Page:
Goodwill of Orange County: $4.65 Average Hourly Wage for 595 Goodwill Employees
In Orange County, 595 Goodwill employees work an average of 20-30 hours per week for less than minimum wage, a spokeswoman confirmed.
“Our average commensurate wages is $4.65 per hour,” Ransom said, referring to the Department of Labor’s far-more innocuous phrase. “And again, this tool is used primarily for individuals facing multiple, significant disabilities.”
Based on Goodwill’s figures, it would cost between $2-3 million to pay all of its employees a minimum wage. That comes out to about 3 percent of the charity’s $90 million in annual revenue. Goodwill of Orange County, according to its mission statement, “provides services for people with disabilities and other barriers in the local community.”
In 2010, the organization paid its president and CEO Dan Rogers $265,388 in total compensation, the lowest of the five California Goodwill entities that pay sub-minimum wages. According to tax returns for the same year, the charity also spent $1.4 million in overall executive compensation for key employees and managers, another $1.4 million in travel expenses and $338,059 in expenses for conferences, conventions and meetings.
“We ensure that we are able to attract and retain talented and experienced managers who can effectively lead a $90 million organization,” Ransom, Goodwill of Orange County’s spokeswoman, said in defense of the group’s executive compensation.
Goodwill of Southern California: CEO Pay More Than $500k in 2010
Just a few miles up the freeway, Goodwill of Southern California similarly pays some workers pennies and executives top dollar. Sasha Itzikman, vice president of marketing & community relations for Goodwill Southern California, was unable to confirm how many employees are subject to the special sub-minimum wage program. However, Itzikman said that she was working with the charity’s HR department to “recover accurate data.”
In 2010, the $130 million nonprofit organization accepted more than $9 million in government funds and paid executives more than $2.7 million in compensation. Then-president and CEO Doug Barr, who retired in July 2012, was the highest paid Goodwill executive in California. He earned $507,898 in total compensation in 2010. The same year, the charity spent $1.86 million in travel expenses, $358,452 in conferences, conventions and meetings, and $23,412 in lobbying fees.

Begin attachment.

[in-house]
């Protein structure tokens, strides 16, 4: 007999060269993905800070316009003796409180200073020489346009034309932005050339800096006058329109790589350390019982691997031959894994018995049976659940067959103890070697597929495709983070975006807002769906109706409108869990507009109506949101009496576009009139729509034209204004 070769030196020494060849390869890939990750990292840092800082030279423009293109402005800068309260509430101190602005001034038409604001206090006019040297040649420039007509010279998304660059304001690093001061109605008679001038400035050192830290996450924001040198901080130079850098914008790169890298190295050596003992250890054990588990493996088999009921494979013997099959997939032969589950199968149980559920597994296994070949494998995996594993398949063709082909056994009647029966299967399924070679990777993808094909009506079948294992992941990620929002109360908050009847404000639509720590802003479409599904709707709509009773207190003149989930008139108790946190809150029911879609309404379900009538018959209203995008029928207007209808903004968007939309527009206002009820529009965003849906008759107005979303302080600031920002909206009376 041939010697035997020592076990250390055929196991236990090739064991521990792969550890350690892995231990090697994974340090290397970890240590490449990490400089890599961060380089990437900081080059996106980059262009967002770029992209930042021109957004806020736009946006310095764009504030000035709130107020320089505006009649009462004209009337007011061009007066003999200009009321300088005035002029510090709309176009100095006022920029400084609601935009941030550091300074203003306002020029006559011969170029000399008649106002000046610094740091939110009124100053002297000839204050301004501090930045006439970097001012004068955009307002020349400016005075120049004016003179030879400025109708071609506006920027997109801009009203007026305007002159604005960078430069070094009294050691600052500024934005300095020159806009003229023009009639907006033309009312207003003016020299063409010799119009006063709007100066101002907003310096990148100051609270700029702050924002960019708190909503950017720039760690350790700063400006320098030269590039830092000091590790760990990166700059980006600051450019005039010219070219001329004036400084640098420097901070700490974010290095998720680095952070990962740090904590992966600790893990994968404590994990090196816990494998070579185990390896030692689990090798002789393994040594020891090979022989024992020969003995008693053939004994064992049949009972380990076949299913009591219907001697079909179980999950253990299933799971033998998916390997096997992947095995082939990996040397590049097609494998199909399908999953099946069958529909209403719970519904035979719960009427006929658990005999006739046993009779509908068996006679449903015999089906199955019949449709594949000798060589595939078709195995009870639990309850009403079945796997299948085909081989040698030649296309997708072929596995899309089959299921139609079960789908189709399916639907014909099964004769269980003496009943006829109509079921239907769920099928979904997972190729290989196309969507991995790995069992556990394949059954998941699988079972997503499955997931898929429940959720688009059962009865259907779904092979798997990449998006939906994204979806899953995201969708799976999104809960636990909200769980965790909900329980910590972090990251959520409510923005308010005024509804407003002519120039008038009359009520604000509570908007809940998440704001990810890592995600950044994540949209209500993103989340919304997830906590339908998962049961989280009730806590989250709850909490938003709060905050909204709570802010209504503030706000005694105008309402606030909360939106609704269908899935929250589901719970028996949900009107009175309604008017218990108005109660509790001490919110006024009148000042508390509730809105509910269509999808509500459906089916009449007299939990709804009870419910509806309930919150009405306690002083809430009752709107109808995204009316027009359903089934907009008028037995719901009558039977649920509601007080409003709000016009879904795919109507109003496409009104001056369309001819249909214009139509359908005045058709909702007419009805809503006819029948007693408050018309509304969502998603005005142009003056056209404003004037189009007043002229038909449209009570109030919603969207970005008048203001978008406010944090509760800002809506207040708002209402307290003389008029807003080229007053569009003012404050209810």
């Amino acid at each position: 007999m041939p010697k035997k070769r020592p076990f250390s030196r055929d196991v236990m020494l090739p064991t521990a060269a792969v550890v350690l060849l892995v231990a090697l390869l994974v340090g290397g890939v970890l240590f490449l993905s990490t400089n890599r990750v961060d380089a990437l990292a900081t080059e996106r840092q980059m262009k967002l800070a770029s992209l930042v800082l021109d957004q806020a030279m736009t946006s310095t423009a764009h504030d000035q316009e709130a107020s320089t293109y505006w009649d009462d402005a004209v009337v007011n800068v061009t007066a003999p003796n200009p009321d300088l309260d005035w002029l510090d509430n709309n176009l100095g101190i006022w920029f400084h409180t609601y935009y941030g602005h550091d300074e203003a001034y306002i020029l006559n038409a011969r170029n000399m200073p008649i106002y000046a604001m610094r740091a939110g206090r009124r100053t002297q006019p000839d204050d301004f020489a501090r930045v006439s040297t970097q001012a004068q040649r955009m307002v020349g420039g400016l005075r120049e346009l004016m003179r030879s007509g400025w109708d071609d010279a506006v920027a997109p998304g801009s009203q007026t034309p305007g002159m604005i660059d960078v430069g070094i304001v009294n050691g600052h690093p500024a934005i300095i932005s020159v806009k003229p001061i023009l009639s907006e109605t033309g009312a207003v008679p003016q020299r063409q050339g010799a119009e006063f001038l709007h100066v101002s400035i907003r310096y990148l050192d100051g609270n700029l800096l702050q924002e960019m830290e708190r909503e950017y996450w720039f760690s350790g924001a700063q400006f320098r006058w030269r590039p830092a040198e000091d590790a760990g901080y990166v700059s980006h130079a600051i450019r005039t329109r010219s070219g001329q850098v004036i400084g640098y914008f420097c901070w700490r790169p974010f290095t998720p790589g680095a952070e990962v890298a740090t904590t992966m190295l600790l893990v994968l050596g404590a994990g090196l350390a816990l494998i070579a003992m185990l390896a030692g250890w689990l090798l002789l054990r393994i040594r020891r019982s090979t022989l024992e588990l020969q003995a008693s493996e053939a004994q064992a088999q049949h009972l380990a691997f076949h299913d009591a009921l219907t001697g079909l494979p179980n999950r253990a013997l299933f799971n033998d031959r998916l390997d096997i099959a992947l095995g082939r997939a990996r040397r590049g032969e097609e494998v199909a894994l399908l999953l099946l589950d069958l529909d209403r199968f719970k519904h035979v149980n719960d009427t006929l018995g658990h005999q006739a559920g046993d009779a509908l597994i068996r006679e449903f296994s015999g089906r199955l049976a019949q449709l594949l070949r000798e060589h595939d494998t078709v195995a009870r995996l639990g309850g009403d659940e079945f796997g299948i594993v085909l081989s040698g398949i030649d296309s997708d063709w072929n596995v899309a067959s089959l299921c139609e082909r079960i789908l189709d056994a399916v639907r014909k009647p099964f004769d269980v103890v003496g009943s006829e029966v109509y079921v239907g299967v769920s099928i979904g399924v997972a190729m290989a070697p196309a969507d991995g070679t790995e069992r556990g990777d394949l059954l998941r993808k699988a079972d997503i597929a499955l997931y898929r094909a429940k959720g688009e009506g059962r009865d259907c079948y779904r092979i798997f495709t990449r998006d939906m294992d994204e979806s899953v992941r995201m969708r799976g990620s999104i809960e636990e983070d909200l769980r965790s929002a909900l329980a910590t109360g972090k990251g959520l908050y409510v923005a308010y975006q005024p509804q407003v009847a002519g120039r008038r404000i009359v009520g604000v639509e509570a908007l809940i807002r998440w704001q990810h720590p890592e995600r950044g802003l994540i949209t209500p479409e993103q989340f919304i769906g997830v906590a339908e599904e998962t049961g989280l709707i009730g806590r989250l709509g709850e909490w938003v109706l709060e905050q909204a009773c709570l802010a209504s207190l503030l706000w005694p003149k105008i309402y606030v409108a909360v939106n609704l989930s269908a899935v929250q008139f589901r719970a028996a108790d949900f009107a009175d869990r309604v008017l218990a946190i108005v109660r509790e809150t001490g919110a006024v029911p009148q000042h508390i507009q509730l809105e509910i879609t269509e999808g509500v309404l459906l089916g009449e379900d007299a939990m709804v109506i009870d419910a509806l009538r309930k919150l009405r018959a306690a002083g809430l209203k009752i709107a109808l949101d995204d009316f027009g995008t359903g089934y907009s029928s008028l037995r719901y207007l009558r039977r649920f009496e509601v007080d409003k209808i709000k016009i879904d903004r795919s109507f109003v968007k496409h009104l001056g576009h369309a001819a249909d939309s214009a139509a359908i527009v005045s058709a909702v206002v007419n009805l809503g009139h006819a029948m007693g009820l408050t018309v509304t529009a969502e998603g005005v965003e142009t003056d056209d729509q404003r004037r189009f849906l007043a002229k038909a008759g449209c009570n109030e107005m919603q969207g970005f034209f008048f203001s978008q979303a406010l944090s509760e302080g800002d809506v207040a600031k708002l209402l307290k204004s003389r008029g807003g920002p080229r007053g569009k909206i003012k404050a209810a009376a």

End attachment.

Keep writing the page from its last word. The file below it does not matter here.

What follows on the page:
On its federal tax-exempt forms, Goodwill of Southern California explains its charitable mission is “transforming lives through the power of work.”
Goodwill Industries of San Diego and Santa Clara Counties
Goodwill Industries of San Diego County did not respond to CalWatchDog.com’s request for comment. However, the North County Times’ Morgan Cook reported last month that 81 of the charity’s employees are paid less than minimum wage. “The lowest-paid worker in the county made $3.32 an hour, at a recycling center in San Diego,” the North County Times reported.
It is unclear how much it would cost the San Diego charity to pay its entire workforce a minimum wage. Assuming all 81 sub-minimum wage employees worked full-time at the $3.32 hourly rate, the amount would not exceed three quarters of a million dollars, which is less than the charity’s executive compensation and travel expenses.
In 2010, CEO Michael Rowan’s hourly compensation was 42 times more than the pay of the lowest-paid employee. His $282,295 in total compensation, which included a $50,000 bonus, was part of the $838,478 the charity paid out in executive compensation. The nonprofit spent $1.28 million in travel expenses that year.
Goodwill of Santa Clara County, which also goes by Goodwill of Silicon Valley, did not respond to CalWatchDog.com’s request for information on its exploitation of its disabled employees. In 2010, CEO Michael Fox earned $241,031 in base pay and another $80,000 in bonuses. His total compensation package was worth $344,754, according to the organization’s most recent tax return.